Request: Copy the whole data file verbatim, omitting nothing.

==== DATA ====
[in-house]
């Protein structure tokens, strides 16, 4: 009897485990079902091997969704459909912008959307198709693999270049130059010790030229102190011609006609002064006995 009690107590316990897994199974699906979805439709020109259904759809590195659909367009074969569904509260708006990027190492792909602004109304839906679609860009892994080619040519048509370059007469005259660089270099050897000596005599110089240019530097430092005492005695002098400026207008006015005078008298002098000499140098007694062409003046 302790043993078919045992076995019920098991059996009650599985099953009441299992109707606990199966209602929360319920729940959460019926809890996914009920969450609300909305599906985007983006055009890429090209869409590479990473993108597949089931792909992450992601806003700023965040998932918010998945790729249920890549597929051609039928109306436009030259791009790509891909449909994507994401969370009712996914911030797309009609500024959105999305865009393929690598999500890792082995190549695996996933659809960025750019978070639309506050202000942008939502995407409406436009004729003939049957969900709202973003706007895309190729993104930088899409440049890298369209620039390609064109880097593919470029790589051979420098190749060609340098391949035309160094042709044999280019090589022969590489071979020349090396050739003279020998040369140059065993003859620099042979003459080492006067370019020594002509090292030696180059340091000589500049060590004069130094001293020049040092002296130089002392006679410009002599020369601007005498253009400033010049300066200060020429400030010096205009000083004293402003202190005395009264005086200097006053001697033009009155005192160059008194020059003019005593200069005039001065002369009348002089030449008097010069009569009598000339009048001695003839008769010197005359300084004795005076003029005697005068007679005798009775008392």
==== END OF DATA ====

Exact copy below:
[in-house]
């Protein structure tokens, strides 16, 4: 009897485990079902091997969704459909912008959307198709693999270049130059010790030229102190011609006609002064006995 009690107590316990897994199974699906979805439709020109259904759809590195659909367009074969569904509260708006990027190492792909602004109304839906679609860009892994080619040519048509370059007469005259660089270099050897000596005599110089240019530097430092005492005695002098400026207008006015005078008298002098000499140098007694062409003046 302790043993078919045992076995019920098991059996009650599985099953009441299992109707606990199966209602929360319920729940959460019926809890996914009920969450609300909305599906985007983006055009890429090209869409590479990473993108597949089931792909992450992601806003700023965040998932918010998945790729249920890549597929051609039928109306436009030259791009790509891909449909994507994401969370009712996914911030797309009609500024959105999305865009393929690598999500890792082995190549695996996933659809960025750019978070639309506050202000942008939502995407409406436009004729003939049957969900709202973003706007895309190729993104930088899409440049890298369209620039390609064109880097593919470029790589051979420098190749060609340098391949035309160094042709044999280019090589022969590489071979020349090396050739003279020998040369140059065993003859620099042979003459080492006067370019020594002509090292030696180059340091000589500049060590004069130094001293020049040092002296130089002392006679410009002599020369601007005498253009400033010049300066200060020429400030010096205009000083004293402003202190005395009264005086200097006053001697033009009155005192160059008194020059003019005593200069005039001065002369009348002089030449008097010069009569009598000339009048001695003839008769010197005359300084004795005076003029005697005068007679005798009775008392």